Indigenous Languages Scholarship to support research on Gumbaynggirr language

28 Jun 2022
Dylan Berger. Image: The Macleay Argus

The University of Queensland (UQ) has announced its inaugural recipient of their Indigenous Languages Scholarship.

Congratulations to Dylan Berger – a proud Gumbaynggirr, Dhanggati, Yuin, and Birpai man who has spent the majority of his life in southern Gumbaynggirr Country.

Dylan will receive $20,000 to support his PhD thesis which focuses on exploring Gumbaynggirr community and language.

Since graduating from Bellingen High School in 2013, Dylan has spent the last eight years working periodically with local high schools, council bodies, community organisations, and Southern Cross University (SCU).

“As a Gumbaynggirr representative of the Bellinger Valley, a portion of my work has included speaking, sharing, and continually learning Gumbaynggirr language in group environments,” Dylan said.

“This experience has positioned me in both teacher and student roles alongside local high school students, teachers, community members, and senior Gumbaynggirr language speakers.”

Dylan has found that his most impactful work has been focused on delivering cultural literacy training to local teachers and educational support staff as a member of the 3rd Space Mob Aboriginal and Torres Strait Islander Corporation cultural awareness team.

Coinciding with his community work and progressive relationship with Gumbaynggirr language, Dylan has completed a Bachelor of Indigenous Knowledge (Honours) through SCU’s Gnibi College of Indigenous Australian Peoples and will now begin his PhD thesis at UQ.

“I hope to build on and further explore the methodological framework that is informed by Indigenous Knowledge philosophy by pursuing a potential PhD thesis that focuses on Gumbaynggirr language.”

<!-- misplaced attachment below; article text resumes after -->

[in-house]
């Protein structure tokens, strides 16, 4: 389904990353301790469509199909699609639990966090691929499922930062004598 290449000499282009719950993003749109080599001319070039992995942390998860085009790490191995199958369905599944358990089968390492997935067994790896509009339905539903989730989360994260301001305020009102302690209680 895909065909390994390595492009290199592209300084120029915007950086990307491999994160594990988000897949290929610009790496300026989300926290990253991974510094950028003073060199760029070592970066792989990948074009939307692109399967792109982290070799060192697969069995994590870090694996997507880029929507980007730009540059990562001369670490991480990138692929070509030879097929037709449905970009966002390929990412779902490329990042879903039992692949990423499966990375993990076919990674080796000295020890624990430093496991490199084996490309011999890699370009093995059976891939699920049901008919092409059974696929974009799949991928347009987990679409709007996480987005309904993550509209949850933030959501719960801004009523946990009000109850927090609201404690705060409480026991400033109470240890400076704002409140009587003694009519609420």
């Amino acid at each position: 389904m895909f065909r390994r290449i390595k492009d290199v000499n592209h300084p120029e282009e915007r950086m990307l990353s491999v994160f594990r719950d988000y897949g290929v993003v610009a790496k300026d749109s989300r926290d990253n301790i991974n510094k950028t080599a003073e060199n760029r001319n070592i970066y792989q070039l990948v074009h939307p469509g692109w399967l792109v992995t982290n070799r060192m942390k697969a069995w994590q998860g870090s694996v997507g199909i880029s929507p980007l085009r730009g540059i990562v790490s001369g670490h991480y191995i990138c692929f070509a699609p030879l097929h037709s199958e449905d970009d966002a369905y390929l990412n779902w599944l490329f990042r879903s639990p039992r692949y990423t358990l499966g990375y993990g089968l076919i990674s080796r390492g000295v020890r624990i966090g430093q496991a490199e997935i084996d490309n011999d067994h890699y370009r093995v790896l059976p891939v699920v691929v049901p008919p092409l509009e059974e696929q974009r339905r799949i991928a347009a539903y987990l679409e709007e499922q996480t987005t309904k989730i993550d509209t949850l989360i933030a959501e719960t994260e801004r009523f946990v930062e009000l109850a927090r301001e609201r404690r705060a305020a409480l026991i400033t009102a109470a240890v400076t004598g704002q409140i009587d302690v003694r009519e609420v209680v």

“My preliminary PhD goal is to implement an insider research design that is akin to work-based research models to try and explore the relationship that exists between Gumbaynggirr community members as human agents belonging to Country, and Gumbaynggirr language as a living form of Indigenous Knowledge containing its own form of agency within Country,” he said.

In doing so, Dylan intends to identify how the reciprocal nature of such relationships can generate positive benefits for Gumbaynggirr community members and Gumbaynggirr language.

This includes improving connections to Country, culture, and community, and improving the capacity to revitalise, conserve, and promote Gumbaynggirr language as guided by Gumbaynggirr ontology, epistemology, and axiology.

“Receiving the Indigenous Languages Scholarship not only alleviates some of the financial pressure that may arise in the foreseeable future, it also provides financial aid to support opportunities that may improve the overall quality of my PhD thesis.”

In light of being offered an opportunity to pursue a PhD with UQ and receiving the scholarship, Dylan feels excited and optimistic about the journey ahead.

“I am hoping this opportunity will generate positive, beneficial outcomes for Gumbaynggirr Country, culture, and community.

“By inspiring other First Nations’ academics to pursue their own research pathways they will benefit both themselves and their communities in their own way,” Dylan said.

Approaching this PhD journey with some foresight, Dylan believes the completion of this PhD thesis would establish an advantageous platform to support the pursuit of an academic career focusing on applied linguistics from an Indigenous Knowledge viewpoint.